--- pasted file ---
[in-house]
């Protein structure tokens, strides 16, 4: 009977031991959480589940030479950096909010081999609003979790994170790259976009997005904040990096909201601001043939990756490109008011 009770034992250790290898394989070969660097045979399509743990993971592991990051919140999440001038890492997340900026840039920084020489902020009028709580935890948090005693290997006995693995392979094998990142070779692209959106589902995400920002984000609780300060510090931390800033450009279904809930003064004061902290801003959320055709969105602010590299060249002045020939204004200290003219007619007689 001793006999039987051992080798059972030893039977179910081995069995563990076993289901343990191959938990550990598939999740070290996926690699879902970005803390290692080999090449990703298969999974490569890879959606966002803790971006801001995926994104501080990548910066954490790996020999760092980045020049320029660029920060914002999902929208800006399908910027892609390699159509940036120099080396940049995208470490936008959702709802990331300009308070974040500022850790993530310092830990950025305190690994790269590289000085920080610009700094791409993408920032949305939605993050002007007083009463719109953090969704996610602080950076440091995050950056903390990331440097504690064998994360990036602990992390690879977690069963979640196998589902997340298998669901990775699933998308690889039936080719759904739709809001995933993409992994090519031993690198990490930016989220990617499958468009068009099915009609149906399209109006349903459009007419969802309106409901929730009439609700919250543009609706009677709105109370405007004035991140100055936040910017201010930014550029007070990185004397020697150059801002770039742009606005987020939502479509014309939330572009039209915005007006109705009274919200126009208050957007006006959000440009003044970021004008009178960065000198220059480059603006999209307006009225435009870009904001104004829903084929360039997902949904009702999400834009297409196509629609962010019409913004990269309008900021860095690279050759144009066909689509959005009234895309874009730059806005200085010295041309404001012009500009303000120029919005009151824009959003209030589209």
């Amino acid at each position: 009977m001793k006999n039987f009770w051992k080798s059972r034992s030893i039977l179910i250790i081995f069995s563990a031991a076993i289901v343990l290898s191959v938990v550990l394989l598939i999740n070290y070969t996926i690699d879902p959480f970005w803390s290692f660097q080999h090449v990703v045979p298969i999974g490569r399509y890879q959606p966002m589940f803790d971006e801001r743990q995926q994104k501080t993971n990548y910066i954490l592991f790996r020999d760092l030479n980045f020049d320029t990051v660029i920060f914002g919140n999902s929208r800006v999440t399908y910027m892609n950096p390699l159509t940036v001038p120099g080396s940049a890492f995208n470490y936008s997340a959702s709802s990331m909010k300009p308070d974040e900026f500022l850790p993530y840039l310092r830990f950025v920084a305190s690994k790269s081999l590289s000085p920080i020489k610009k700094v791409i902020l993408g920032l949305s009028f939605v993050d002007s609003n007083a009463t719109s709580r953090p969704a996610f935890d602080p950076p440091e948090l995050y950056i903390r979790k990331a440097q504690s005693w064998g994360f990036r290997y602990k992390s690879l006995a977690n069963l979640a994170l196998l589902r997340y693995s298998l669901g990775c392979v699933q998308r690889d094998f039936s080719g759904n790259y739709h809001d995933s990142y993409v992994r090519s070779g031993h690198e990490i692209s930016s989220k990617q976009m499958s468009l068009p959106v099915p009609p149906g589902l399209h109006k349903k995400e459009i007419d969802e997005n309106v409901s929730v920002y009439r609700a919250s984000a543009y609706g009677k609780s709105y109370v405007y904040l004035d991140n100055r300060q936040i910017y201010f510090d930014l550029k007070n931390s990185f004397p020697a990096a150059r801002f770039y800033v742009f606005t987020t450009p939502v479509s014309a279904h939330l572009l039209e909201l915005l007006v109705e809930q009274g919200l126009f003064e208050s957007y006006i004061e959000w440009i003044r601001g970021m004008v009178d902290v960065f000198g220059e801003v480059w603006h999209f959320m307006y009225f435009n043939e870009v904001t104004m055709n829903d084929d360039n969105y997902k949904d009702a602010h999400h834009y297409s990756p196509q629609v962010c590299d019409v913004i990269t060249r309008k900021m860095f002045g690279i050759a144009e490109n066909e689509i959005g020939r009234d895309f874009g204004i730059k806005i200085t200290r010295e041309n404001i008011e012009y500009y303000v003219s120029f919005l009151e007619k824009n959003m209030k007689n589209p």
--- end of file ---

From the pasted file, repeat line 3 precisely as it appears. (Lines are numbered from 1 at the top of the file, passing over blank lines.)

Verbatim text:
């Amino acid at each position: 009977m001793k006999n039987f009770w051992k080798s059972r034992s030893i039977l179910i250790i081995f069995s563990a031991a076993i289901v343990l290898s191959v938990v550990l394989l598939i999740n070290y070969t996926i690699d879902p959480f970005w803390s290692f660097q080999h090449v990703v045979p298969i999974g490569r399509y890879q959606p966002m589940f803790d971006e801001r743990q995926q994104k501080t993971n990548y910066i954490l592991f790996r020999d760092l030479n980045f020049d320029t990051v660029i920060f914002g919140n999902s929208r800006v999440t399908y910027m892609n950096p390699l159509t940036v001038p120099g080396s940049a890492f995208n470490y936008s997340a959702s709802s990331m909010k300009p308070d974040e900026f500022l850790p993530y840039l310092r830990f950025v920084a305190s690994k790269s081999l590289s000085p920080i020489k610009k700094v791409i902020l993408g920032l949305s009028f939605v993050d002007s609003n007083a009463t719109s709580r953090p969704a996610f935890d602080p950076p440091e948090l995050y950056i903390r979790k990331a440097q504690s005693w064998g994360f990036r290997y602990k992390s690879l006995a977690n069963l979640a994170l196998l589902r997340y693995s298998l669901g990775c392979v699933q998308r690889d094998f039936s080719g759904n790259y739709h809001d995933s990142y993409v992994r090519s070779g031993h690198e990490i692209s930016s989220k990617q976009m499958s468009l068009p959106v099915p009609p149906g589902l399209h109006k349903k995400e459009i007419d969802e997005n309106v409901s929730v920002y009439r609700a919250s984000a543009y609706g009677k609780s709105y109370v405007y904040l004035d991140n100055r300060q936040i910017y201010f510090d930014l550029k007070n931390s990185f004397p020697a990096a150059r801002f770039y800033v742009f606005t987020t450009p939502v479509s014309a279904h939330l572009l039209e909201l915005l007006v109705e809930q009274g919200l126009f003064e208050s957007y006006i004061e959000w440009i003044r601001g970021m004008v009178d902290v960065f000198g220059e801003v480059w603006h999209f959320m307006y009225f435009n043939e870009v904001t104004m055709n829903d084929d360039n969105y997902k949904d009702a602010h999400h834009y297409s990756p196509q629609v962010c590299d019409v913004i990269t060249r309008k900021m860095f002045g690279i050759a144009e490109n066909e689509i959005g020939r009234d895309f874009g204004i730059k806005i200085t200290r010295e041309n404001i008011e012009y500009y303000v003219s120029f919005l009151e007619k824009n959003m209030k007689n589209p």